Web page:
By Jim Schutze
By Rachel Watts
By Lauren Drewes Daniels
By Anna Merlan
By Lee Escobedo
Dallas Observer staff writer Ann Zimmerman has been awarded one of the nation's most prestigious newspaper writing prizes by the University of Missouri School of Journalism. In a separate competition, staff writer Kaylois Henry has received second-place recognition for feature writing from the National Association of Black Journalists.
Zimmerman's award marks the fourth time in five years that the Observer has received a coveted Missouri Lifestyle Journalism Award, administered by one of the nation's most respected journalism schools. Last year, the contest honored the Observer for general excellence among newspapers of its size.
This year, five Observer writers in addition to Zimmerman were finalists for prizes. The contest results were announced last week.
Zimmerman, an Observer staff writer since 1990, won the Paul L. Myhre Award for the best single story for "Games grown-ups play," which was published on February 1, 1996. The story examined turmoil within Dallas-area youth soccer leagues, explaining how bickering among parents had spawned a nasty power struggle in the children's sport. Contest judges called Zimmerman's story "excellent work," saying it "used investigative reporting techniques and narrative storytelling to illuminate a topic."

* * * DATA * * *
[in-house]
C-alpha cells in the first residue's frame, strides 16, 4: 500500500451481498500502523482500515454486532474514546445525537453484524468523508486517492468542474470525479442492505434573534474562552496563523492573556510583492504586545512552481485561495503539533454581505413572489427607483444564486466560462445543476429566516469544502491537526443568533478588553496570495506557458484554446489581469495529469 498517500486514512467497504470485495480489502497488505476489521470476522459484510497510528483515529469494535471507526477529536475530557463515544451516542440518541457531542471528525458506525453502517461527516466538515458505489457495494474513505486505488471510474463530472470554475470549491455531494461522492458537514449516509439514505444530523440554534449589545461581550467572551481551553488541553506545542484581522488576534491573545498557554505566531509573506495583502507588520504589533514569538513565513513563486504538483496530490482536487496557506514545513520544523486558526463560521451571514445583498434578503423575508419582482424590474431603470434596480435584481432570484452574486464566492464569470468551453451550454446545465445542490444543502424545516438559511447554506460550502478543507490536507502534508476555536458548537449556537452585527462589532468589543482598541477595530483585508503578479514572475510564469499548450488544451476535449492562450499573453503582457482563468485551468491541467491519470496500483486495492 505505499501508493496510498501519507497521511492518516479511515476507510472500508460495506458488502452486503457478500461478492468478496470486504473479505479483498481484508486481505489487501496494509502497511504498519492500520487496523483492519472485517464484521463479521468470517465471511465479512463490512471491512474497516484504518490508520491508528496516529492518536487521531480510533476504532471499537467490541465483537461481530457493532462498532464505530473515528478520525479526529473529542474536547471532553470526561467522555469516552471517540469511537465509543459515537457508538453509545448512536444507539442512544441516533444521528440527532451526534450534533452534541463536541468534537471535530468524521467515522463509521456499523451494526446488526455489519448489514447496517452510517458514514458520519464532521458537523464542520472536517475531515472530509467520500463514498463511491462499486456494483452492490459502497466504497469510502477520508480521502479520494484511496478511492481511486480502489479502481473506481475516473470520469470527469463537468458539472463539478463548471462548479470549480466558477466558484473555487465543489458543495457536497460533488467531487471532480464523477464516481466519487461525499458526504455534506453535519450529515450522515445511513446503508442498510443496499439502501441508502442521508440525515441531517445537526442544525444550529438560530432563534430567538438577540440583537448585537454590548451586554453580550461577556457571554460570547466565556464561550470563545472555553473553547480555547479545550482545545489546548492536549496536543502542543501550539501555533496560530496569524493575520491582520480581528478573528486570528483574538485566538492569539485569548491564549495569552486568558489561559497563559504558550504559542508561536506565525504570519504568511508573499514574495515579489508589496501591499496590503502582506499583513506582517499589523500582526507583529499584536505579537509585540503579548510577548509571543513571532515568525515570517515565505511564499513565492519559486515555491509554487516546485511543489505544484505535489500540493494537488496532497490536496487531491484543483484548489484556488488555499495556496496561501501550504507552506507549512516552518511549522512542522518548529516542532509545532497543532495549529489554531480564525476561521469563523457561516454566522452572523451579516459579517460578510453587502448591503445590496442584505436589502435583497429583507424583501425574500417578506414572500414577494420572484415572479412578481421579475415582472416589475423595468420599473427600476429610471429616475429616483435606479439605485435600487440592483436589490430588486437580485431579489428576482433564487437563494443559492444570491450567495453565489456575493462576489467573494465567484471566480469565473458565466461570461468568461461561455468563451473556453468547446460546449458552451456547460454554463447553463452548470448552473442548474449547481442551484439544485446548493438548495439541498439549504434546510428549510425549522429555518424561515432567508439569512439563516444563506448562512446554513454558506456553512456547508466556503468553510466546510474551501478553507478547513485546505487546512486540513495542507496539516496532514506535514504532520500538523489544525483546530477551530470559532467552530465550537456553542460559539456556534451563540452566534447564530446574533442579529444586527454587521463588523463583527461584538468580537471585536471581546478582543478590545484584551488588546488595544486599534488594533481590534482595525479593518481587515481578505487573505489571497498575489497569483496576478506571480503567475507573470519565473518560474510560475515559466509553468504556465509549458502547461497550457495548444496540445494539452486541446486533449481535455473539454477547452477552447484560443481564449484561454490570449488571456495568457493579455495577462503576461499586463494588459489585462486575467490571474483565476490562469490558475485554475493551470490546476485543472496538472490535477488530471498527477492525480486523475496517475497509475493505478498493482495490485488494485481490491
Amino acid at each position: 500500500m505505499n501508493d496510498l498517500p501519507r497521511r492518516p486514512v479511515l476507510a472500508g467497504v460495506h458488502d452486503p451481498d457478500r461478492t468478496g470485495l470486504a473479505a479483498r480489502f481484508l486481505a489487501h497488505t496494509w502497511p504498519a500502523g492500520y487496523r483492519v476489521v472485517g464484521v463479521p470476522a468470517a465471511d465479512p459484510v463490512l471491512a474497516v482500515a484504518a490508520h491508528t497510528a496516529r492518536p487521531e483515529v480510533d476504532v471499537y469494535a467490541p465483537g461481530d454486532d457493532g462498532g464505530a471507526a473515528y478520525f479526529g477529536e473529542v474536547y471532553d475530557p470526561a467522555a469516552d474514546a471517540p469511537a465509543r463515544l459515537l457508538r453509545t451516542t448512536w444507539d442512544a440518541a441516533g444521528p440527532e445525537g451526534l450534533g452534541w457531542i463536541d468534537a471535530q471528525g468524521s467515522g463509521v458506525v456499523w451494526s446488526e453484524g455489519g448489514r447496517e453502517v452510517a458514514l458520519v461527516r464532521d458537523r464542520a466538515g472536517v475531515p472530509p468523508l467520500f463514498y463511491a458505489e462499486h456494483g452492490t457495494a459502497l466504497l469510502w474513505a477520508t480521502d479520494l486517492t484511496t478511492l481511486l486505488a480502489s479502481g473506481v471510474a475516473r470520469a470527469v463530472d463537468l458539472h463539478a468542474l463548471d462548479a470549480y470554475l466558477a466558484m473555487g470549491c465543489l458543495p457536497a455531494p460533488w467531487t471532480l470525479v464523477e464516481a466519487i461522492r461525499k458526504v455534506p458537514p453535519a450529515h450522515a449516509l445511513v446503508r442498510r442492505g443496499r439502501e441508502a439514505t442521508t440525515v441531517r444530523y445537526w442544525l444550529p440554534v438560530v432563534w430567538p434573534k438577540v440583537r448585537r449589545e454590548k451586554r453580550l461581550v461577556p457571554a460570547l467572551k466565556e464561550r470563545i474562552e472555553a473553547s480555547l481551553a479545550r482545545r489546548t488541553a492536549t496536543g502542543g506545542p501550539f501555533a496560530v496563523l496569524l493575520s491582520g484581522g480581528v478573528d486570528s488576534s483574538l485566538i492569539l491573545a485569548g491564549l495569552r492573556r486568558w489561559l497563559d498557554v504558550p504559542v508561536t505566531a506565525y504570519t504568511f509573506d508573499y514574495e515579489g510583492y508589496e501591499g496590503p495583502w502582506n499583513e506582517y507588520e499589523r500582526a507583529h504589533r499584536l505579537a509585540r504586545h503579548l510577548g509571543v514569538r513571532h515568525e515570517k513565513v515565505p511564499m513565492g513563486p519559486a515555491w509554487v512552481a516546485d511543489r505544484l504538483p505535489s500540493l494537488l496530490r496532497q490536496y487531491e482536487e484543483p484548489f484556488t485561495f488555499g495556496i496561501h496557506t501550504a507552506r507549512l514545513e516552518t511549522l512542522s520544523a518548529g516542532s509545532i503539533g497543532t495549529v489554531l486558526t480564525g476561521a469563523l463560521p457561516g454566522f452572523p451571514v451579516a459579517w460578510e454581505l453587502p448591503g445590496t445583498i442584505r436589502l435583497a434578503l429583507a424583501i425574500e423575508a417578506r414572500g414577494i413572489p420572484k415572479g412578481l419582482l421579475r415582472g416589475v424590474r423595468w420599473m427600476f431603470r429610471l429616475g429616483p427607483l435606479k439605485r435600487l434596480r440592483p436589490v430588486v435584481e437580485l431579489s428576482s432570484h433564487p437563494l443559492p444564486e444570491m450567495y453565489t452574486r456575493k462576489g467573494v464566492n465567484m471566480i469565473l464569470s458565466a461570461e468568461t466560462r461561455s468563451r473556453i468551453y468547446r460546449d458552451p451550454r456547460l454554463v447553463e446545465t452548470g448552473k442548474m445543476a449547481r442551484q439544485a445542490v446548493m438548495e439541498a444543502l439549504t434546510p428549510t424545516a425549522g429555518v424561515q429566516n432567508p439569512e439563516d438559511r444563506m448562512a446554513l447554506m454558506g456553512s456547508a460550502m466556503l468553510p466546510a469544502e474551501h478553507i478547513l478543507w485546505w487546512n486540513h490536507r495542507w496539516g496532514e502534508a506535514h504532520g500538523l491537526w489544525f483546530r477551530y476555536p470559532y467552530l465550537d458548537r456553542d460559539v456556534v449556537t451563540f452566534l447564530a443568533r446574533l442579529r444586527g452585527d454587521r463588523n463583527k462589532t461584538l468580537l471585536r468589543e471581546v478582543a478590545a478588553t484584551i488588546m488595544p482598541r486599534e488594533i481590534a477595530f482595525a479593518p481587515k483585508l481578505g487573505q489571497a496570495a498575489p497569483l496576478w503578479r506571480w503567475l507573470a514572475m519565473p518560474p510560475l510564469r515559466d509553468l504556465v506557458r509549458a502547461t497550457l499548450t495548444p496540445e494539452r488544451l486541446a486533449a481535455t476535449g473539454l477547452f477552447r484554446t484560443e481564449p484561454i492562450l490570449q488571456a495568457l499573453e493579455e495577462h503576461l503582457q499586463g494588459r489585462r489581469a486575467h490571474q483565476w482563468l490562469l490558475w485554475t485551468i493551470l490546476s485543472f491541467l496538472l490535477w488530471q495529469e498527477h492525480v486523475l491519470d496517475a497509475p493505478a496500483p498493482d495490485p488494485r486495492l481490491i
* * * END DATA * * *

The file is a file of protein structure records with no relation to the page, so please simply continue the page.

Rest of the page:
The Observer's other finalists in the contest were:
Mary Brown Malouf, finalist for the Myhre award, for her story "Soul Power," which explored the musings of the Dallas Institute of Humanities;
Matt Zoller Seitz, finalist in arts and entertainment writing, for "Slouching toward Hollywood," a story following the efforts of the four young Dallas men who wrote, directed, and starred in the independent film Bottle Rocket;
Mark Donald, finalist in arts and entertainment writing, for "Suspense! Intrigue! Betrayal!," a look at the politics besetting the Granbury Opera House;
Kaylois Henry, finalist in food and nutrition writing, for "Clara's last supper," a profile of Clara Miles, Dallas' aging soul food queen; and
Laura Miller, finalist in multicultural journalism, for "The truth about Townview," an examination of the racial politics that crippled the opening of Townview high school.
In another national contest, staff writer Kaylois Henry received a second-place award for feature writing from the National Association of Black Journalists. Henry earned the honor for her June 20, 1996, cover story, "Bishop Jakes is ready, are you?" Henry was the first writer in the area to profile Bishop T.D. Jakes, who has become one of the nation's most influential preachers. Jakes is pastor of The Potter's House church in southwest Dallas.